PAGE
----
British Heavies Set - Lancaster, Halifax , Stirling & Wellington

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Aviation Art Painting Print Set by Robert Calow AGAvA showing the four main types of aircraft used by Bomber Command


Without doubt the most famous British bomber of WWII, the Lancaster was derived from the unsuccessful Avro Manchester. Involved in some of the most famous actions of WWII, the aircraft spawned the Lincoln and Shackleton, the latter of which would be the last piston-engine aircraft in the RAF, being retired in 1991.


Although not able to carry as large a bomb load as the Lancaster, the Handley Page Halifax was a generally more versatile aircraft and loved by its crews. Entering service in early 1941, the initial Merlin-powered machines were replaced later in the war by the Hercules-powered aircraft.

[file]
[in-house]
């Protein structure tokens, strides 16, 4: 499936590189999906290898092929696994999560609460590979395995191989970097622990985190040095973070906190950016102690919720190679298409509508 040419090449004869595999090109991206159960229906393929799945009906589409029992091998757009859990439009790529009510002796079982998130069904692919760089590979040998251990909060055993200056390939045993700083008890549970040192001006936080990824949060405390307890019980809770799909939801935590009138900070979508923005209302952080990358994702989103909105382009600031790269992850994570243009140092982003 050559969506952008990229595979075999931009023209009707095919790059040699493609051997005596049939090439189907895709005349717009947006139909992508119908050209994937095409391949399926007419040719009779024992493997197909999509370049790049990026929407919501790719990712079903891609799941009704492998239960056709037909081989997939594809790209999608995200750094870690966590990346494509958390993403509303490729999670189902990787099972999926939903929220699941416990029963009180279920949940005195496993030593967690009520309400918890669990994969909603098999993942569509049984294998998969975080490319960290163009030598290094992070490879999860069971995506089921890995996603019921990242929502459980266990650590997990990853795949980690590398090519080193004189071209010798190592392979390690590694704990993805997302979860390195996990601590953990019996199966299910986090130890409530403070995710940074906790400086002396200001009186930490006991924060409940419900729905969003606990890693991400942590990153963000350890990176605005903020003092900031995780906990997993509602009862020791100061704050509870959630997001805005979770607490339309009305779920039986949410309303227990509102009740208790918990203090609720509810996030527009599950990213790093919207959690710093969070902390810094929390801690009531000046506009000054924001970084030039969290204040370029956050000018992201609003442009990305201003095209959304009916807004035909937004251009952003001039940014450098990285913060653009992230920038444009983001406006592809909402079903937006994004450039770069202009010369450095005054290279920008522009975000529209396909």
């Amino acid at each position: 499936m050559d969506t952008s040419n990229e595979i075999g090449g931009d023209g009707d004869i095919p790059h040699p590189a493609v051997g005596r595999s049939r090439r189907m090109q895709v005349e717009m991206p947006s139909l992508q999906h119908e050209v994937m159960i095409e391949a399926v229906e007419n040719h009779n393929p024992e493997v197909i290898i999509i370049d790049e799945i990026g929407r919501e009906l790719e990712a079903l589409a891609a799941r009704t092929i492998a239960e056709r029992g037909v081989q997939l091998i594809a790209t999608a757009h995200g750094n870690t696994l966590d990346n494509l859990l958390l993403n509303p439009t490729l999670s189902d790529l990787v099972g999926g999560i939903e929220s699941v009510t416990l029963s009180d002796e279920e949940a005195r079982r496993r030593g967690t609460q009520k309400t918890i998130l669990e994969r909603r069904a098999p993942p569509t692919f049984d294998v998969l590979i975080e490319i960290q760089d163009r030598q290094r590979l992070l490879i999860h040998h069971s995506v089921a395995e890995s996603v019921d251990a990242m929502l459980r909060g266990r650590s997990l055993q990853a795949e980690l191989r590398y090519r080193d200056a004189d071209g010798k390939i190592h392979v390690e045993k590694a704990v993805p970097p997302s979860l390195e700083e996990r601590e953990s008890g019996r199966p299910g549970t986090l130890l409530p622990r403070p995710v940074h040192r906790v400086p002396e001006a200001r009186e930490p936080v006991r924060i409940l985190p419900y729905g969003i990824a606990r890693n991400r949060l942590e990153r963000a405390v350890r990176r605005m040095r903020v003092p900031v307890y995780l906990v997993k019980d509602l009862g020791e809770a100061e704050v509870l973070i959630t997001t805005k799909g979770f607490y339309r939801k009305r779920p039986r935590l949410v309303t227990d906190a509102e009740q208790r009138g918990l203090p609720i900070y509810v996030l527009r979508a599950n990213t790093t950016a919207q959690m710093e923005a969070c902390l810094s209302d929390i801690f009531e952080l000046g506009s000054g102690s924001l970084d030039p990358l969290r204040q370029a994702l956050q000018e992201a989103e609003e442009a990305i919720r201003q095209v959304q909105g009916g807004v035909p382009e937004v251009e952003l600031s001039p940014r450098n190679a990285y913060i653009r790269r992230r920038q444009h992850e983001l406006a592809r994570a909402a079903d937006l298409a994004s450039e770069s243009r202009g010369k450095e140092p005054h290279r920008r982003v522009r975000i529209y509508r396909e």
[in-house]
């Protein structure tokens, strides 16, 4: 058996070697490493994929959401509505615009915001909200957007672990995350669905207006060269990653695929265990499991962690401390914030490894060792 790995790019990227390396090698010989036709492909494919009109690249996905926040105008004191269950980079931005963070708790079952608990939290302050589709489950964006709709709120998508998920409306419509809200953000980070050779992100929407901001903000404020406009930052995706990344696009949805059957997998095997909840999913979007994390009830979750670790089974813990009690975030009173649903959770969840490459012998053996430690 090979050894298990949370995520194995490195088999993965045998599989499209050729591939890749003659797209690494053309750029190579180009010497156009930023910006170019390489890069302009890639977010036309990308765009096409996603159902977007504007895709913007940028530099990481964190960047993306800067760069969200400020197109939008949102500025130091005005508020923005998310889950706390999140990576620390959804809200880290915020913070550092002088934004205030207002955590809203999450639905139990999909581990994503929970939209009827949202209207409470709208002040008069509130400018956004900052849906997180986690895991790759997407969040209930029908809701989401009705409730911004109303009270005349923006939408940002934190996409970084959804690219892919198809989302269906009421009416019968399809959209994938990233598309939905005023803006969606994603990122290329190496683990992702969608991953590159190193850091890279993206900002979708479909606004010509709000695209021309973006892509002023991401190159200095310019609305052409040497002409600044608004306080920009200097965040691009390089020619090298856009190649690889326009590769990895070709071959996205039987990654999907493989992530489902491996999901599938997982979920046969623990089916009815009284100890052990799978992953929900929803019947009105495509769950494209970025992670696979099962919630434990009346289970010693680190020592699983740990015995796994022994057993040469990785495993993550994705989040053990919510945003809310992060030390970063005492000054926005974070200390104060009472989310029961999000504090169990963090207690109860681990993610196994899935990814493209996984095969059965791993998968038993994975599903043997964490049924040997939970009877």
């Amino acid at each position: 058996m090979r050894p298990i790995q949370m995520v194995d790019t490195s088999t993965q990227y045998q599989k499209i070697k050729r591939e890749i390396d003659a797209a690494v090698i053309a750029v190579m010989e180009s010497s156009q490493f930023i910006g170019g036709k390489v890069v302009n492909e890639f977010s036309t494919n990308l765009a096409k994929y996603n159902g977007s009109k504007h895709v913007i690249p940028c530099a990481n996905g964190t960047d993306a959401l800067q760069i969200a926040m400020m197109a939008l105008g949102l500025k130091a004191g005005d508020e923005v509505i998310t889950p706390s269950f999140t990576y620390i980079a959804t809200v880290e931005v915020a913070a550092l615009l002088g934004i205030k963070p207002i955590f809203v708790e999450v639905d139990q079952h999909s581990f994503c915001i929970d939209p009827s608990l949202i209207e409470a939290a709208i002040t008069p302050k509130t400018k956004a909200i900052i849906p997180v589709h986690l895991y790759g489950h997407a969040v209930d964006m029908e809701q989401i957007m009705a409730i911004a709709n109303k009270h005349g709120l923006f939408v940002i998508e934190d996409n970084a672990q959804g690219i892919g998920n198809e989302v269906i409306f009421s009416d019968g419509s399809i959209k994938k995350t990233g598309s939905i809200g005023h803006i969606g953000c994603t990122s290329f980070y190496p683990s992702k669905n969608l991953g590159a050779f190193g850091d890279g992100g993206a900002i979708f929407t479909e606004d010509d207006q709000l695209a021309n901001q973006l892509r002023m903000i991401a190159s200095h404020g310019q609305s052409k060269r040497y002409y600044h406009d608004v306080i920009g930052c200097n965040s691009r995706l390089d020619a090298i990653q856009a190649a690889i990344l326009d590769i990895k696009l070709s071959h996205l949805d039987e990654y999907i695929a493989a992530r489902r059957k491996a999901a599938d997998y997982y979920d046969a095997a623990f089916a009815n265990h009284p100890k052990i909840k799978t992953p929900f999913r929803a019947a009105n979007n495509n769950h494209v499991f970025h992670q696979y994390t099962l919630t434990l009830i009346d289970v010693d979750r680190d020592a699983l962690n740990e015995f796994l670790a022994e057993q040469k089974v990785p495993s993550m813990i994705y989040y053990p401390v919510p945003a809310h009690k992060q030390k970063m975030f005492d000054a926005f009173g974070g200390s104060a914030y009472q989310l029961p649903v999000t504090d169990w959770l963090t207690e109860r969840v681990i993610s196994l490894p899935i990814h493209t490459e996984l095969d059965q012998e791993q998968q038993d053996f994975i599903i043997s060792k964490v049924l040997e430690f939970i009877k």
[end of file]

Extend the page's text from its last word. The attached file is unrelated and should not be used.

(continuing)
The first of the four-engine bombers to enter service, the Stirling was a much-needed addition to the strength of Britain’s bomber force when it reached squadrons in late 1940. Though not as capable as the later aircraft, it was to serve until the end of the war, going on to tow gliders after its service with Bomber Command.


Although the Wellington is technically a medium bomber, its work in the early years of WWII as the stalwart of the RAF’s early night offensive makes it a worthy addition to this set.


Robert Calow’s Aviation Art painting set contains all four pictures. Each image measures 8.5” (216mm) with a 1.25” (32mm) border

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